11 December 2004

The creation of new desires

By Ian Sinclair

The late American comedian Bill Hicks often used to pause during his stand-up routines, to urge those who worked in advertising or marketing to kill themselves, arguing "there's no rationalisation for what you do… you are Satan's little helpers… filling the world with bile and garbage." Now, of course, I am not advocating that those people who work in advertising and marketing kill themselves (this is, after all, a column that tries to promote peace!), but I do think it is important to look critically at the position of advertising in society.

Modern advertising emerged in tandem with the violent birth of capitalism. For working people, the movement from pre-industrial, agricultural life to an urban-based, factory system was a huge social and psychological shock, met with resistance and protest. It was quickly understood by the political and industrial masters of the time that they could only make people work long, regular hours if they were trapped into wanting commodities.

Advertising is the engine of capitalist, consumer society, envisaging a world in which happiness is equated with the accumulation of products. The author V.L Leymore argues this is done "first by posing essential dilemmas of the human condition and second, by offering a solution to them." Leymore notes "advertising simultaneously provokes anxiety and resolves it." In a consumer society individuals need to be constantly dissatisfied with what they have. Advertising then, doesn't help to fulfill desires, but attempts to create a permanent state of unhappiness.

However, the effects of advertising are far larger than simply encouraging a consumer orientated society. Advertising is generally an overwhelming conservative social force, powerful in preserving the status quo.

Take the relationship between advertising and the media. The national and regional press in this country are almost totally dependent on advertising for their survival - with approximately 70% of their revenue coming from this source. This reliance tends to create a politically conservative media who are afraid to offend the very corporations that fund them. However, it also results in a preference for entertainment over controversy, documentaries and political debate. What advertiser in their right mind would want to advertise their product during a John Pilger documentary that exposes UK involvement in the deaths of hundreds of thousands of Iraqi children? Hardly the ideal environment to promote a "buying mood".

The problem lies in the way adverts are beamed into every home irrespective of the occupant's ability to access what is on offer. This excess of expectations over opportunities, is often the underlying cause of many crimes. Contrary to the media's sensational portrayal of the issue, the majority of crime is non-violent property crime.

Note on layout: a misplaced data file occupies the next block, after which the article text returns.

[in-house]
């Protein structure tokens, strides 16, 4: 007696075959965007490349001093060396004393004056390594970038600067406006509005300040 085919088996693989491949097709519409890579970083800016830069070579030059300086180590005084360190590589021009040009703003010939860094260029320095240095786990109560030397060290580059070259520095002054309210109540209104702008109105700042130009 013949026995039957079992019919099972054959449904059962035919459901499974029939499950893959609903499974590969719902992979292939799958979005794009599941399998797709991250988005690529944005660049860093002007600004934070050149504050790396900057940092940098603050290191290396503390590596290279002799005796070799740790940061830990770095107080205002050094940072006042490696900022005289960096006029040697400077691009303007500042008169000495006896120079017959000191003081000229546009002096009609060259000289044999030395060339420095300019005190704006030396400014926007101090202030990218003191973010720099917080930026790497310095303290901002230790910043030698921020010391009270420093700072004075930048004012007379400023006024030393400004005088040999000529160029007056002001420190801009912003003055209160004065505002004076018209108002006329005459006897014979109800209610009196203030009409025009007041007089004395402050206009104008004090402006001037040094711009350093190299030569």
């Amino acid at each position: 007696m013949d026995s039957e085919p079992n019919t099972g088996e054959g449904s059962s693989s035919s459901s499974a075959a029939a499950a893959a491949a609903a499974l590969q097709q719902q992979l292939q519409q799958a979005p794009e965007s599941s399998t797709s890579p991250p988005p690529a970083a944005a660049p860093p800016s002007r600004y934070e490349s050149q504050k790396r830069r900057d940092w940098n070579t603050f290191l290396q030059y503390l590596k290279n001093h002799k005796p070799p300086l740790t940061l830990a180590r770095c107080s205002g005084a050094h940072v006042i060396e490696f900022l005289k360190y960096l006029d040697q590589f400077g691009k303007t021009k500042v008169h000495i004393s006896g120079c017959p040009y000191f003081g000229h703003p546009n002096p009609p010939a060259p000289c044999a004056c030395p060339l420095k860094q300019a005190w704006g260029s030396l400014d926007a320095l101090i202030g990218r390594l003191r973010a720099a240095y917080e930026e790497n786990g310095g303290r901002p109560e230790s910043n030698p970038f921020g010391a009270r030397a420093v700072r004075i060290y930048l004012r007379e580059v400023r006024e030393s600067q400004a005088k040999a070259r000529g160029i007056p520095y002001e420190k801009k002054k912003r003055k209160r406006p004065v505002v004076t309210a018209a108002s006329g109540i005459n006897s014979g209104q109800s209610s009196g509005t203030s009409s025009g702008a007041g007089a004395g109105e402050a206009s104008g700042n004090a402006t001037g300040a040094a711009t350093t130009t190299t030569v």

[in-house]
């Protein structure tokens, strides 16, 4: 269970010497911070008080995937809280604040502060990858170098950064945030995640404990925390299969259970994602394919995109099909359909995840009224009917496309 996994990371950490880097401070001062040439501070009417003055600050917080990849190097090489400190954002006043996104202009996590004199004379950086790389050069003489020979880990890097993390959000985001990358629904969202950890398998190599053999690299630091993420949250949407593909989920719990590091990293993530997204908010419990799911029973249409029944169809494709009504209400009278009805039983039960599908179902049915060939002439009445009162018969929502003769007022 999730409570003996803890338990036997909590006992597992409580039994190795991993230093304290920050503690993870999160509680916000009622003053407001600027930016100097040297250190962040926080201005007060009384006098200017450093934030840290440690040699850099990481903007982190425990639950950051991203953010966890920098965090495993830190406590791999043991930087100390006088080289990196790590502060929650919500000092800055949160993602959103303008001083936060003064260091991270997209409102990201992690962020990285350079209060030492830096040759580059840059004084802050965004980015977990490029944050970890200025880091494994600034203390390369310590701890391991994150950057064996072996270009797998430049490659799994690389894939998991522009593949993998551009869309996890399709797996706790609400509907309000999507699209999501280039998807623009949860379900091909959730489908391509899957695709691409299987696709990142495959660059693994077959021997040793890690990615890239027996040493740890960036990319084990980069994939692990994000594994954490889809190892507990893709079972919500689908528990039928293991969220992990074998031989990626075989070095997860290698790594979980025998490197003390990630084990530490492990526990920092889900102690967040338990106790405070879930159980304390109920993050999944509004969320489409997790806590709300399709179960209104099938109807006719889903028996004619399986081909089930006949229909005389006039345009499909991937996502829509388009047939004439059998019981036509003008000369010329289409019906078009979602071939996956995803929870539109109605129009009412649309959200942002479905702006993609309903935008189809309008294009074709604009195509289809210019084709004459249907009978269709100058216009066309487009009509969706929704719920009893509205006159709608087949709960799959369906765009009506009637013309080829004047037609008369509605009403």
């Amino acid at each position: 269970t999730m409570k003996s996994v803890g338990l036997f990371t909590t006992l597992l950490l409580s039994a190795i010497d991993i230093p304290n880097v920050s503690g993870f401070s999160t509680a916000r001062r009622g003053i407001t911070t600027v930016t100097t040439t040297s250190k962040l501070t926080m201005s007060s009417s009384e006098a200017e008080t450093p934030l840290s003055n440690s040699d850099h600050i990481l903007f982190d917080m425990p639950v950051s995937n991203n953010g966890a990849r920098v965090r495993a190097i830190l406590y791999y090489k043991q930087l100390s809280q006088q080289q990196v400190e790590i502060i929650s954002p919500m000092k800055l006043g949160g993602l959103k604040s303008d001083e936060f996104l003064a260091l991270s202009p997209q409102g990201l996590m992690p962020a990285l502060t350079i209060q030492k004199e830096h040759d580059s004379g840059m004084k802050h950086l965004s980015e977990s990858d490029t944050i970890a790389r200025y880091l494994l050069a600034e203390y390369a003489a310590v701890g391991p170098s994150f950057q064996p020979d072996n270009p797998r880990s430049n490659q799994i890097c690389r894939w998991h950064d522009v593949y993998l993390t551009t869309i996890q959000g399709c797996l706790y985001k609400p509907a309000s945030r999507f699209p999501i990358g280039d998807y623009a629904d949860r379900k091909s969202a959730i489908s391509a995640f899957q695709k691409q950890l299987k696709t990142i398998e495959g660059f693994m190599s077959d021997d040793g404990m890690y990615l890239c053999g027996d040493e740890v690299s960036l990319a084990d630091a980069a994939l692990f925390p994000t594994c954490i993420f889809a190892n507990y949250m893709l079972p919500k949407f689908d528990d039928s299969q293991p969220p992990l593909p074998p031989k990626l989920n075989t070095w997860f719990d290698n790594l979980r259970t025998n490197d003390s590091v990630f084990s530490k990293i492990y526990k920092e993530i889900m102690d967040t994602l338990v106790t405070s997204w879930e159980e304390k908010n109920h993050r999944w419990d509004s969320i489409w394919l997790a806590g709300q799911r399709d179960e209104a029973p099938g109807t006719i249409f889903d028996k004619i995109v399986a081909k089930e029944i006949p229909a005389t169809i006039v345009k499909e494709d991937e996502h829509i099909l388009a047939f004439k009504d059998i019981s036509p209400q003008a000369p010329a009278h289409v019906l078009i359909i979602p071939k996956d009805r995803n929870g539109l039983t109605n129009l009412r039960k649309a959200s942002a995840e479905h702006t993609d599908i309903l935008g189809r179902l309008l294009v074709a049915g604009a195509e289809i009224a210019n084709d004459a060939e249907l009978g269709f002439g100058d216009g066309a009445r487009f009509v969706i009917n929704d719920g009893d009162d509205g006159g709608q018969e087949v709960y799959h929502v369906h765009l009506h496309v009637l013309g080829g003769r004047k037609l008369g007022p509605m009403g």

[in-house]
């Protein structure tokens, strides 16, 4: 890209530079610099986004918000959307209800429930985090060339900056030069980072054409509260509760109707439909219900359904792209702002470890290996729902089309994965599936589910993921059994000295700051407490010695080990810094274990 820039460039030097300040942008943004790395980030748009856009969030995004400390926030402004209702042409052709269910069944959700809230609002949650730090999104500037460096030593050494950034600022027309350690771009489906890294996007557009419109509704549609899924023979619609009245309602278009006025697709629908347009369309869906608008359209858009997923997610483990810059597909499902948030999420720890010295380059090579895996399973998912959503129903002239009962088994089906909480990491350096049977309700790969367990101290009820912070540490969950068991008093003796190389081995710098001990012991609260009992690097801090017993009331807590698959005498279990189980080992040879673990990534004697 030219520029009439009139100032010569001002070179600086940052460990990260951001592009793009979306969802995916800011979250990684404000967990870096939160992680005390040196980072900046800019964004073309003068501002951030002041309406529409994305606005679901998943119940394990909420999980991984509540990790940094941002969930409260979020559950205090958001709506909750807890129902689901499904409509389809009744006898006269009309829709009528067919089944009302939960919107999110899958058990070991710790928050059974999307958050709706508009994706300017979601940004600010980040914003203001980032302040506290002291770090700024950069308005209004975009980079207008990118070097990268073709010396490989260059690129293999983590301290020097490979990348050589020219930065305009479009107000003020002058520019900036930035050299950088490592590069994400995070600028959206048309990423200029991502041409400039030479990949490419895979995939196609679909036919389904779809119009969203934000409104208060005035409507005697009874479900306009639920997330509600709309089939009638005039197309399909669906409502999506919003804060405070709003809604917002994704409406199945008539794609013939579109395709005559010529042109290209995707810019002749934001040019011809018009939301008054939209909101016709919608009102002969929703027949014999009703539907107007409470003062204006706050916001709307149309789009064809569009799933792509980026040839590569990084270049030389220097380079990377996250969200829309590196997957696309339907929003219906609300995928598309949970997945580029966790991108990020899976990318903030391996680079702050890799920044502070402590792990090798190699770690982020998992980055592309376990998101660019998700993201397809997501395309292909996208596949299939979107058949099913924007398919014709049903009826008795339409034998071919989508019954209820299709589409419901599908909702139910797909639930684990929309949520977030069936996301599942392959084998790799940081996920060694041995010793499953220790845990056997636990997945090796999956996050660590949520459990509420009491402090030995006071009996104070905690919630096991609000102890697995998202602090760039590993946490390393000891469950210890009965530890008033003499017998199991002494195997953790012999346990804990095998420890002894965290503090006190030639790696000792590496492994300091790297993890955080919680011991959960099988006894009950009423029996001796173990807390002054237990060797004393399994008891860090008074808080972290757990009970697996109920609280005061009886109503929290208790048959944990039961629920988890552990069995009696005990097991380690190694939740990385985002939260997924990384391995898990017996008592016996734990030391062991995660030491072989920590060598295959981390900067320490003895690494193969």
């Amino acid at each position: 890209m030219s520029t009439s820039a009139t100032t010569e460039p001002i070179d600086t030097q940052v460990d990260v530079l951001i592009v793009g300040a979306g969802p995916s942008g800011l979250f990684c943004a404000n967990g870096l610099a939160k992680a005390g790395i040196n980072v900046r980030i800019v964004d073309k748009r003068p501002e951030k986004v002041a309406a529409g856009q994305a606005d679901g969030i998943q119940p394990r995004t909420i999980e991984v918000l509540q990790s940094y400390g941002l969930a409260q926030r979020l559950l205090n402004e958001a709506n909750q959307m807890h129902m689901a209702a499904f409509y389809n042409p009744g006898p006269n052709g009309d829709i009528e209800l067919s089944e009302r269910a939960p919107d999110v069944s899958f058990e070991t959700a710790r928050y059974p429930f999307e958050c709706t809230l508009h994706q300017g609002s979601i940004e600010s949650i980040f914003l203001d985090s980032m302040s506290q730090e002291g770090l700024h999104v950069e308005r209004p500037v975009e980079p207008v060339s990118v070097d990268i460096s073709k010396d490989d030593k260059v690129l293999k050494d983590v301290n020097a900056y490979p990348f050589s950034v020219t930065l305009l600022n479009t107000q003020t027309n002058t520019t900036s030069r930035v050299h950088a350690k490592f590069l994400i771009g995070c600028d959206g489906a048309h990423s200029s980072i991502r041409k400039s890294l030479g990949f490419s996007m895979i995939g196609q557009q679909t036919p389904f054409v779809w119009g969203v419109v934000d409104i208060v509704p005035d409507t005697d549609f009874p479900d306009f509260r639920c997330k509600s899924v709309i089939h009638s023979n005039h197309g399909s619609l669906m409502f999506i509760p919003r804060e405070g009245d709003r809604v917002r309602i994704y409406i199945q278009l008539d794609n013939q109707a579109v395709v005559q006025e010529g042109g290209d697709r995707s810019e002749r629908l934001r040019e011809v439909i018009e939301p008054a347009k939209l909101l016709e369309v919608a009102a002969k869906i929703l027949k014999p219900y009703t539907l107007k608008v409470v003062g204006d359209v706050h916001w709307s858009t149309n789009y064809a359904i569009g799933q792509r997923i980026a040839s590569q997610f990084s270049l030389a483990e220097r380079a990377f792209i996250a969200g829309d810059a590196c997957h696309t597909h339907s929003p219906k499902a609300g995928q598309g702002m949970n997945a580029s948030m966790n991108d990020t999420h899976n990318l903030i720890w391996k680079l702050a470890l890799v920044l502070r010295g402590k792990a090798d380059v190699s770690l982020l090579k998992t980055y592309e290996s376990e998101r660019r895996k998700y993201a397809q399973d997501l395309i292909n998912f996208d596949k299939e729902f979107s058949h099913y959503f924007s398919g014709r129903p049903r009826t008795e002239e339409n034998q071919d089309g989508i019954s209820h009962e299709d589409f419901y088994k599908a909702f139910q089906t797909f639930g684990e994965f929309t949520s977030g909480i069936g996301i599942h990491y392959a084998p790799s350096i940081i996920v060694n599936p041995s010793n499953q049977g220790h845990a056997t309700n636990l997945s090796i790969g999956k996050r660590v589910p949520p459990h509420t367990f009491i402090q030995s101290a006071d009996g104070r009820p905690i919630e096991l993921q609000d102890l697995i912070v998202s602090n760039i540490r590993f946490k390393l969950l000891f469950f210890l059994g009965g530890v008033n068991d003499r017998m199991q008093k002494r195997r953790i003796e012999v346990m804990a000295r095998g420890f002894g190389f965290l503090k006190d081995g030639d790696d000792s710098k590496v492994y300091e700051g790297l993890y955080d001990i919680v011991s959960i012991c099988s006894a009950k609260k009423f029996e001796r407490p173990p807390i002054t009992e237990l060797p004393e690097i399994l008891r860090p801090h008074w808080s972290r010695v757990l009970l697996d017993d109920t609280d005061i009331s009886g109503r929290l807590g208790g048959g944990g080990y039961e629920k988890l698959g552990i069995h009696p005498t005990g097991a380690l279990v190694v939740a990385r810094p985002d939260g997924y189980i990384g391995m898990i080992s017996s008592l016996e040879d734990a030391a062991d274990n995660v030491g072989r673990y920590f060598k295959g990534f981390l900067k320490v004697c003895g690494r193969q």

Take the following recent news stories: The obesity epidemic sweeping the western world. The calls for a complete ban on smoking in pubs and restaurants. The recent revelation that 90% of Bliss readers are unsatisfied with their bodies. In each case, the interests of advertisers and the corporations they front, are in direct conflict with the public good.

Of course the advertising industry doesn't take this kind of criticism lying down. They would argue they do no more than provide necessary information for rational individuals. However, this defence (directed at the general public) is irreconcilable with the boasts advertisers make to their clients about their ability to secure a greater market share than competitors through the creation of new desires and by manipulating consumers. For example, a detailed submission by the advertising agency Leo Burnett to the Institute of Practitioners in Advertising for an "effectiveness award" in 2002, explains how its campaign for Kellogg's Real Fruit Winders "entered the world of kids in a way never done before" and managed to "not let Mum in on the act."

So what is to be done? As with many areas of social policy, Sweden seems to be pointed in the right direction. Since 1991 Stockholm has prohibited all TV advertising aimed at children under the age of 12. So far, the British Government has bowed to pressure from industry and simply asked for voluntary compliance to regulations. Self regulation is obviously favoured by the advertising industry - and for that reason alone we should be suspicious of it. Also, we should move towards a ban on advertising in all public spaces.

However, ultimately the solution lies within each of us. The economist Clive Hamilton believes the greatest danger to consumer capitalism - and therefore advertising - "is the possibility that people in wealthy countries will decide that they have everything they need. For each individual this is a small realisation but it has momentous social implications."